Launched in 1935, Social Security is a federal program that provides money to retirees, the disabled and survivors of workers who have died.
Social Security benefits are funded through a Social Security tax that most U.S. employees pay. However, the money that employees pay is not held in a personal account that they can later draw from. Instead, the tax they pay now is being used to pay people who are currently receiving benefits.
Although most of the people collecting Social Security are retirees, many others are eligible for assistance, according to the U.S. Social Security Administration. These recipients include the disabled, a spouse or child of someone who gets Social Security, a spouse or child of a worker who died, or a dependent parent of a worker who died. [Best Online Tax Software Reviews]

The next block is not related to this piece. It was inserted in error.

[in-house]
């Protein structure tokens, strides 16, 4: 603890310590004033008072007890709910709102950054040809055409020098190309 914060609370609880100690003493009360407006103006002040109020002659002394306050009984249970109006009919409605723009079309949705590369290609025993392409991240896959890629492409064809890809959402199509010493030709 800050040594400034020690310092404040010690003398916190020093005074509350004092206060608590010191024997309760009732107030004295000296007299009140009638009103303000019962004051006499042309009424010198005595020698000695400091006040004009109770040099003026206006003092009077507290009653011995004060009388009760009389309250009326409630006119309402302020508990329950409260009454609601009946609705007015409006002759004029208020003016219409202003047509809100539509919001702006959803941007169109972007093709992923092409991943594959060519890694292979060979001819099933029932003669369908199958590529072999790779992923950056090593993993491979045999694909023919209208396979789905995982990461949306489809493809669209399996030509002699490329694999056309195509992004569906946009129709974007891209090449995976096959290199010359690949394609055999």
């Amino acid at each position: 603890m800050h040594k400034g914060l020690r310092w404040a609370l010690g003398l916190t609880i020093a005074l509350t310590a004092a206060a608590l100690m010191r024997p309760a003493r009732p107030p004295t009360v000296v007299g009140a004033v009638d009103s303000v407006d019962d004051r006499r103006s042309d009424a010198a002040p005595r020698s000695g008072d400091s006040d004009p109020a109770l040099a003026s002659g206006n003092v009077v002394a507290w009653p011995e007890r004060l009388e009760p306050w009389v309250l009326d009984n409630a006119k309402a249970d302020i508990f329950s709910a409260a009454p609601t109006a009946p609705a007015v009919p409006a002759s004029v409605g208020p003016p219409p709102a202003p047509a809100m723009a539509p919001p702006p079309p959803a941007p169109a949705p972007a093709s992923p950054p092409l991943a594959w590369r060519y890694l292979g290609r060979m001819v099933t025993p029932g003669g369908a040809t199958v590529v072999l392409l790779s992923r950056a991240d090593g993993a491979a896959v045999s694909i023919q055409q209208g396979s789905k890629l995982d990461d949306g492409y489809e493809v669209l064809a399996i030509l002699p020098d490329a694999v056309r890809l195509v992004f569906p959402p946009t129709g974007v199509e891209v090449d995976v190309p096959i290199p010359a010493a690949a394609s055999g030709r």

Depending on circumstances, people may be eligible for Social Security benefits at any age.
According to the U.S. Social Security Administration, 85 cents of every dollar Social Security pays out goes toward funding monthly benefits for current retirees and their families, as well as surviving spouses and children of workers who have died. The other 15 cents is used for benefits for people with disabilities and their families.
When employees are ready to collect their Social Security, payments are based on how much they earned during their career, with higher lifetime earnings resulting in higher monthly benefits.
Benefit amounts are also affected by the age at which an employee decides to retire. Payments are available as early as age 62, but the value would be about 25 percent lower than what's collected by those who wait until full retirement age, which ranges from 66 to 67 years old depending on the year they were born.
Today, about 159 million people work and pay Social Security taxes, and roughly 55 million receive monthly benefits.
Chad Brooks is a Chicago-based freelance business and technology writer who has worked in public relations and spent 10 years as a newspaper reporter. You can reach him at email@example.com or follow him on Twitter @cbrooks76.